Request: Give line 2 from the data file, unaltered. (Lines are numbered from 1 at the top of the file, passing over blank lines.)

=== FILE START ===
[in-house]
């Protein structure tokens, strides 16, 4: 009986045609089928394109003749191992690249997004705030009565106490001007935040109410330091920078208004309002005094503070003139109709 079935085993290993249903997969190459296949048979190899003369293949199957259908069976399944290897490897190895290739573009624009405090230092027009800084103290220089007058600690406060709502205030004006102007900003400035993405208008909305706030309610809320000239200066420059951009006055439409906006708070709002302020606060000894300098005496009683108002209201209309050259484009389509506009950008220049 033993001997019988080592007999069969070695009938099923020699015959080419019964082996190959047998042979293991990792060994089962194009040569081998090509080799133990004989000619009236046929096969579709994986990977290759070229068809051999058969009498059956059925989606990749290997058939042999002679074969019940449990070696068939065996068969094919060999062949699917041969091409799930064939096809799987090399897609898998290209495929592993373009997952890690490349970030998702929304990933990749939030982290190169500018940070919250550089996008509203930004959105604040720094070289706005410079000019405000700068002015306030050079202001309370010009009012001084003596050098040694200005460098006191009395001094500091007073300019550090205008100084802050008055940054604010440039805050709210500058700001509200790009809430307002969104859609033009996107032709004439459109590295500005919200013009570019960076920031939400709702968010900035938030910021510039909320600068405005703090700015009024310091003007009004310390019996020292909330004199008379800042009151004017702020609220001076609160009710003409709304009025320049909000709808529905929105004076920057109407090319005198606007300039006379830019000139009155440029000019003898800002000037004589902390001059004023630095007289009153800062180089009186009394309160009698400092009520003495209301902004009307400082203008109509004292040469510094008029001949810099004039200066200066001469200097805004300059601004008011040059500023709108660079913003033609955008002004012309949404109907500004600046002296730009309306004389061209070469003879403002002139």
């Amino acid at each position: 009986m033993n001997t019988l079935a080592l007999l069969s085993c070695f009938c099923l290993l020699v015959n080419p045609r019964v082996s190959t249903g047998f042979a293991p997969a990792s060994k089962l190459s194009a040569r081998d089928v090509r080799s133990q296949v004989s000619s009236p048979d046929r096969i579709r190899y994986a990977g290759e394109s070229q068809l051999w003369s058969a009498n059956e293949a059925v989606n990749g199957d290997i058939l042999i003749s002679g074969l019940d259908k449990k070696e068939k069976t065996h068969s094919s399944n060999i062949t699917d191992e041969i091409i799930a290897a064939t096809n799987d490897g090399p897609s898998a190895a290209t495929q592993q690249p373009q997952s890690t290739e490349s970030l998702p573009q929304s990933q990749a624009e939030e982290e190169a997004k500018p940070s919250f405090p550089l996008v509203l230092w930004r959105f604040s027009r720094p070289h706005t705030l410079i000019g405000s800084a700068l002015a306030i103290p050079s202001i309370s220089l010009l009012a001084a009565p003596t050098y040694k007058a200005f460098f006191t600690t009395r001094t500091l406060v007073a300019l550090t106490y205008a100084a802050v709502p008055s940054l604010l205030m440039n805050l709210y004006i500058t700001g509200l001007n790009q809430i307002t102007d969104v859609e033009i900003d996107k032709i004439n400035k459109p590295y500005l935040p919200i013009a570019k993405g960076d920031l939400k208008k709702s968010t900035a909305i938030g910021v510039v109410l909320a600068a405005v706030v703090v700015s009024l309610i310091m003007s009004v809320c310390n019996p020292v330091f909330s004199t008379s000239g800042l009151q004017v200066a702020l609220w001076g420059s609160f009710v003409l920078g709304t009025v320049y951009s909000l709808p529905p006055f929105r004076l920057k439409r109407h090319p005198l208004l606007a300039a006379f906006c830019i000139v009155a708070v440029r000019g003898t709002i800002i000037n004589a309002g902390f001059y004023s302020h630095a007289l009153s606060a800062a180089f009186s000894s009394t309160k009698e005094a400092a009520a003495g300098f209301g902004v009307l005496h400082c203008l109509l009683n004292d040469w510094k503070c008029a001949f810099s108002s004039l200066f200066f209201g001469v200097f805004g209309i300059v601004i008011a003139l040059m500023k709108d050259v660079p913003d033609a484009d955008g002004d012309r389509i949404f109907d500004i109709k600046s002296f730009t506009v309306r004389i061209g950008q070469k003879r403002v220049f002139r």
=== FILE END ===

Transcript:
């Protein structure tokens, strides 16, 4: 009986045609089928394109003749191992690249997004705030009565106490001007935040109410330091920078208004309002005094503070003139109709 079935085993290993249903997969190459296949048979190899003369293949199957259908069976399944290897490897190895290739573009624009405090230092027009800084103290220089007058600690406060709502205030004006102007900003400035993405208008909305706030309610809320000239200066420059951009006055439409906006708070709002302020606060000894300098005496009683108002209201209309050259484009389509506009950008220049 033993001997019988080592007999069969070695009938099923020699015959080419019964082996190959047998042979293991990792060994089962194009040569081998090509080799133990004989000619009236046929096969579709994986990977290759070229068809051999058969009498059956059925989606990749290997058939042999002679074969019940449990070696068939065996068969094919060999062949699917041969091409799930064939096809799987090399897609898998290209495929592993373009997952890690490349970030998702929304990933990749939030982290190169500018940070919250550089996008509203930004959105604040720094070289706005410079000019405000700068002015306030050079202001309370010009009012001084003596050098040694200005460098006191009395001094500091007073300019550090205008100084802050008055940054604010440039805050709210500058700001509200790009809430307002969104859609033009996107032709004439459109590295500005919200013009570019960076920031939400709702968010900035938030910021510039909320600068405005703090700015009024310091003007009004310390019996020292909330004199008379800042009151004017702020609220001076609160009710003409709304009025320049909000709808529905929105004076920057109407090319005198606007300039006379830019000139009155440029000019003898800002000037004589902390001059004023630095007289009153800062180089009186009394309160009698400092009520003495209301902004009307400082203008109509004292040469510094008029001949810099004039200066200066001469200097805004300059601004008011040059500023709108660079913003033609955008002004012309949404109907500004600046002296730009309306004389061209070469003879403002002139």